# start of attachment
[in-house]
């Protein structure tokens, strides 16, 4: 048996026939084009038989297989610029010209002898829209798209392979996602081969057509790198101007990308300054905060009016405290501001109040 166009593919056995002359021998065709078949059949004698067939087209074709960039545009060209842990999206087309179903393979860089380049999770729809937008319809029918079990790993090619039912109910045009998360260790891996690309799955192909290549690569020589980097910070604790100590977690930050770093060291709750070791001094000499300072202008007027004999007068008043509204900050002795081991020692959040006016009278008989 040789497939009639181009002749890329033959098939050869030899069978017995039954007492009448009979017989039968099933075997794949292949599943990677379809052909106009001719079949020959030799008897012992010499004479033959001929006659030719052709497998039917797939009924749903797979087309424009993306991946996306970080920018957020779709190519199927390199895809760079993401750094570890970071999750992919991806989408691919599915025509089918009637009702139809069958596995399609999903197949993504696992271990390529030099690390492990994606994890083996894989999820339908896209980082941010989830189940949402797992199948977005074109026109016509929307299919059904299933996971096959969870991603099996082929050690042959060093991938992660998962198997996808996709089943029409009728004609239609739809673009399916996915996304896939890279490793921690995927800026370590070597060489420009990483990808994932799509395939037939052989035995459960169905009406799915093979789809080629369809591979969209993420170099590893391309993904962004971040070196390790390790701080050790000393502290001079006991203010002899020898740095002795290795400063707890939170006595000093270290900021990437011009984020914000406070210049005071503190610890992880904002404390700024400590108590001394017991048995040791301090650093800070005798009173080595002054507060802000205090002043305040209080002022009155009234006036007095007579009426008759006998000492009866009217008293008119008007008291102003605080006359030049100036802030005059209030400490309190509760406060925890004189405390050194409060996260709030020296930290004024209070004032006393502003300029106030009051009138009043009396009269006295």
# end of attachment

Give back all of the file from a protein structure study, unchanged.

[in-house]
């Protein structure tokens, strides 16, 4: 048996026939084009038989297989610029010209002898829209798209392979996602081969057509790198101007990308300054905060009016405290501001109040 166009593919056995002359021998065709078949059949004698067939087209074709960039545009060209842990999206087309179903393979860089380049999770729809937008319809029918079990790993090619039912109910045009998360260790891996690309799955192909290549690569020589980097910070604790100590977690930050770093060291709750070791001094000499300072202008007027004999007068008043509204900050002795081991020692959040006016009278008989 040789497939009639181009002749890329033959098939050869030899069978017995039954007492009448009979017989039968099933075997794949292949599943990677379809052909106009001719079949020959030799008897012992010499004479033959001929006659030719052709497998039917797939009924749903797979087309424009993306991946996306970080920018957020779709190519199927390199895809760079993401750094570890970071999750992919991806989408691919599915025509089918009637009702139809069958596995399609999903197949993504696992271990390529030099690390492990994606994890083996894989999820339908896209980082941010989830189940949402797992199948977005074109026109016509929307299919059904299933996971096959969870991603099996082929050690042959060093991938992660998962198997996808996709089943029409009728004609239609739809673009399916996915996304896939890279490793921690995927800026370590070597060489420009990483990808994932799509395939037939052989035995459960169905009406799915093979789809080629369809591979969209993420170099590893391309993904962004971040070196390790390790701080050790000393502290001079006991203010002899020898740095002795290795400063707890939170006595000093270290900021990437011009984020914000406070210049005071503190610890992880904002404390700024400590108590001394017991048995040791301090650093800070005798009173080595002054507060802000205090002043305040209080002022009155009234006036007095007579009426008759006998000492009866009217008293008119008007008291102003605080006359030049100036802030005059209030400490309190509760406060925890004189405390050194409060996260709030020296930290004024209070004032006393502003300029106030009051009138009043009396009269006295």